Today is July 4, 2014, the 238th anniversary of the Continental Congress’ adoption of the Declaration of Independence, our break-up letter to our abusive partner Great Britain. No euphemisms here: it couldn’t seriously be said “it’s not you, it’s us”; it was most certainly them. King George, it seems, wasn’t a terribly nice guy.
Dear George: We need to break up. It’s not us, it’s you. Signed, Sam.
After explaining its purpose, the document continues in grand fashion; its second sentence having been called “one of the best-known sentences in the English language”: “We hold these truths to be self-evident, that all men are created equal, that they are endowed by their Creator with certain unalienable rights, that among these are life, liberty and the pursuit of happiness.”
Among the many examples of the “repeated injuries and usurpations” inspiring the break-up is that Great Britain is guilty of “depriving us in many cases, of the benefit of Trial by Jury”.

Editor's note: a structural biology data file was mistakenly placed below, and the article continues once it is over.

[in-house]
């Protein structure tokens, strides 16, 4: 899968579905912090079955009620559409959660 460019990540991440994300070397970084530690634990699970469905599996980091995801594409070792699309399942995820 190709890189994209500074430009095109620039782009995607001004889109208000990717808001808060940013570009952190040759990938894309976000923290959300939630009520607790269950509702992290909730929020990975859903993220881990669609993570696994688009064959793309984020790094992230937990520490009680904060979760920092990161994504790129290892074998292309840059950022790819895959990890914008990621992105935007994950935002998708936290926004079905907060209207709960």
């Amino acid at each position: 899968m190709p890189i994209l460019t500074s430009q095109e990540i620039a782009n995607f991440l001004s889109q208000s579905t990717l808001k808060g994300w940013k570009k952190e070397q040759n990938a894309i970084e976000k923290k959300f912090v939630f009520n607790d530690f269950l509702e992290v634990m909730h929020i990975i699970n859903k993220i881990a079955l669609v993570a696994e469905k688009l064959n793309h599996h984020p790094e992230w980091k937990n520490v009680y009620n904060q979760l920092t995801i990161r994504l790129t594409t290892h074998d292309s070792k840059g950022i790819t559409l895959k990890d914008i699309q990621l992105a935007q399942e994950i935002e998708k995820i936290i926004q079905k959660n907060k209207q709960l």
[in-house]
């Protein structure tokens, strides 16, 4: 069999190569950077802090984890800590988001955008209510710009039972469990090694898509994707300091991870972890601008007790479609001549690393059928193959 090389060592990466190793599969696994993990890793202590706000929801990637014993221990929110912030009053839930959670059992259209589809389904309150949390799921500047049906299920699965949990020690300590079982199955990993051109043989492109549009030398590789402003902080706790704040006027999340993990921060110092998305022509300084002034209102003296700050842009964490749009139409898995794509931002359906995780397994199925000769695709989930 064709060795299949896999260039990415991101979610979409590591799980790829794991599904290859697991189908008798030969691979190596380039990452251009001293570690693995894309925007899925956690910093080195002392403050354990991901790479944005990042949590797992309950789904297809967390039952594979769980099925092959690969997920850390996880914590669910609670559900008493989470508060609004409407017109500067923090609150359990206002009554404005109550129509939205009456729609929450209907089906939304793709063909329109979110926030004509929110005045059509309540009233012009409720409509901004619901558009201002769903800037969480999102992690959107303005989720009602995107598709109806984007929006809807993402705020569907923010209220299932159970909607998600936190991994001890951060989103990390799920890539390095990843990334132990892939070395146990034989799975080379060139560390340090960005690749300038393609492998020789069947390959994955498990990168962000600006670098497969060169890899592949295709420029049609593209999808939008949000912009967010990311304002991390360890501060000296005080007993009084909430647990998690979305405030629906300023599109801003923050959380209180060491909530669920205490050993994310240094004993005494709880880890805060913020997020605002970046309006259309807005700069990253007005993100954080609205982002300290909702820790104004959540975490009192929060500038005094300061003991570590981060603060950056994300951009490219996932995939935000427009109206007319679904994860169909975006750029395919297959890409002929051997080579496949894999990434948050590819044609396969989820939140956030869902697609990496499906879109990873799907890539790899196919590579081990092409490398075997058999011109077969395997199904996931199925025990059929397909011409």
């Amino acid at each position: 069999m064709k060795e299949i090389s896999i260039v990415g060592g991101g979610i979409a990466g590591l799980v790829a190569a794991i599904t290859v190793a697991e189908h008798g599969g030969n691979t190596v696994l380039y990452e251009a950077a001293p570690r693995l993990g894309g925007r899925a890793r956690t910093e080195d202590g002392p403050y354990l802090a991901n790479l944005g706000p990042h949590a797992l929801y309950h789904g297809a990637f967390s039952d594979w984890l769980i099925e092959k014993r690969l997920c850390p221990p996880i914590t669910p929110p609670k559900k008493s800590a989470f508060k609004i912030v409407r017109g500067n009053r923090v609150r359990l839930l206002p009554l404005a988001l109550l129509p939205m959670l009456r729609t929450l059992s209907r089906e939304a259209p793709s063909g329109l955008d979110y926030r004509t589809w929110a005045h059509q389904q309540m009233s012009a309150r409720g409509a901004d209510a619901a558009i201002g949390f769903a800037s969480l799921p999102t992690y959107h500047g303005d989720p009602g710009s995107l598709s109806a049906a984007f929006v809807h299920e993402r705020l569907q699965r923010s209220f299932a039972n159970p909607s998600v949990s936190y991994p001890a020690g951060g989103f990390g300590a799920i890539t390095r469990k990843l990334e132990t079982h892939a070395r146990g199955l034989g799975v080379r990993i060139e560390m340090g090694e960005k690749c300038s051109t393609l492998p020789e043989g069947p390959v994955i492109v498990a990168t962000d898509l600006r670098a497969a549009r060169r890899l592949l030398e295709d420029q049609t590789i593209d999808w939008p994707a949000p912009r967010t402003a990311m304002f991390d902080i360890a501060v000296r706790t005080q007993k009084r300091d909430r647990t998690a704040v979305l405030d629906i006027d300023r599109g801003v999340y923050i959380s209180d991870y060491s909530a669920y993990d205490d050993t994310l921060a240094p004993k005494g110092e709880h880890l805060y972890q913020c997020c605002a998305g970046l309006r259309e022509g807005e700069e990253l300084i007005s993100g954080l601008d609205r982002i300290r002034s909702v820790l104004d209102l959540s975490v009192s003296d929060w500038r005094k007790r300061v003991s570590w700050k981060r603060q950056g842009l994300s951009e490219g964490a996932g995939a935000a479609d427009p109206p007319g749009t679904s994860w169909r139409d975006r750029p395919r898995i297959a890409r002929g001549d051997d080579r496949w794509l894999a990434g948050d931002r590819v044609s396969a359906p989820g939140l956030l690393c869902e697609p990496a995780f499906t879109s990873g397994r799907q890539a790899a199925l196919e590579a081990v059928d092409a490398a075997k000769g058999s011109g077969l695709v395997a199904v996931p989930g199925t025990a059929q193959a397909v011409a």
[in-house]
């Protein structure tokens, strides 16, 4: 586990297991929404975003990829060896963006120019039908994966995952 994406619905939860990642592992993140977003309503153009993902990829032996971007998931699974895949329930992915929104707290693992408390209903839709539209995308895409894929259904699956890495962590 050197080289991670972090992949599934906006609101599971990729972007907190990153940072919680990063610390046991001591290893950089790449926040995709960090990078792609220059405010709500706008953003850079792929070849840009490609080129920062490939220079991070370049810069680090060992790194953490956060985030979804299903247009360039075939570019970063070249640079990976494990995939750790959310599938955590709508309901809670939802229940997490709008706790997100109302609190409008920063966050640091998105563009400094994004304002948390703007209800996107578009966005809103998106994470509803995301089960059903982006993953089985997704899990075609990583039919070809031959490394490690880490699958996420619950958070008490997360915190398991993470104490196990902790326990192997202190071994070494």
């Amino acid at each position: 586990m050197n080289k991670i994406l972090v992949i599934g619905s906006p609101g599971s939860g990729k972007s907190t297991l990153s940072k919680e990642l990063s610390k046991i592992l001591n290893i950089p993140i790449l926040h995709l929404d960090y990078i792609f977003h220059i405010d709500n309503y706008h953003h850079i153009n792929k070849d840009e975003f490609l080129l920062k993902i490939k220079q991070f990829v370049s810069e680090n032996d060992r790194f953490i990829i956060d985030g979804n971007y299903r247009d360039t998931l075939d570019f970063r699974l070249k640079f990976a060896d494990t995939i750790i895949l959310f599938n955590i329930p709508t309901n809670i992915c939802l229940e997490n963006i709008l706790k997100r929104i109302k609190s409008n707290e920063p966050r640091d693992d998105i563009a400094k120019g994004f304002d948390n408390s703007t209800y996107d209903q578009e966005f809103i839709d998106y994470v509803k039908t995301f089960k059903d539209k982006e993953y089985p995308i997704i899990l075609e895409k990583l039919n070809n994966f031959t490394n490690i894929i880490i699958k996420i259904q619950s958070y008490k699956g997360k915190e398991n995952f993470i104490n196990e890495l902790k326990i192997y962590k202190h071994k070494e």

The right to trial by jury in a civil case – guaranteed by the Seventh Amendment to the U.S. Constitution (part of the Bill of Rights) – is the cornerstone of the American legal system. It also has an equalizing effect, in that it permits individuals to seek redress in a court of law from formidable, well-funded adversaries, ranging from multi-billion dollar corporations to the government itself. Those who advocate for tort “reform” – including the City of New York – often cite large jury awards as support for their cause.
Don’t be fooled. The civil jury is truly the best way of leveling the playing field, and the attempts of those who preach the “benefits” of tort “reform” to chip away at this valuable right should be resisted mightily.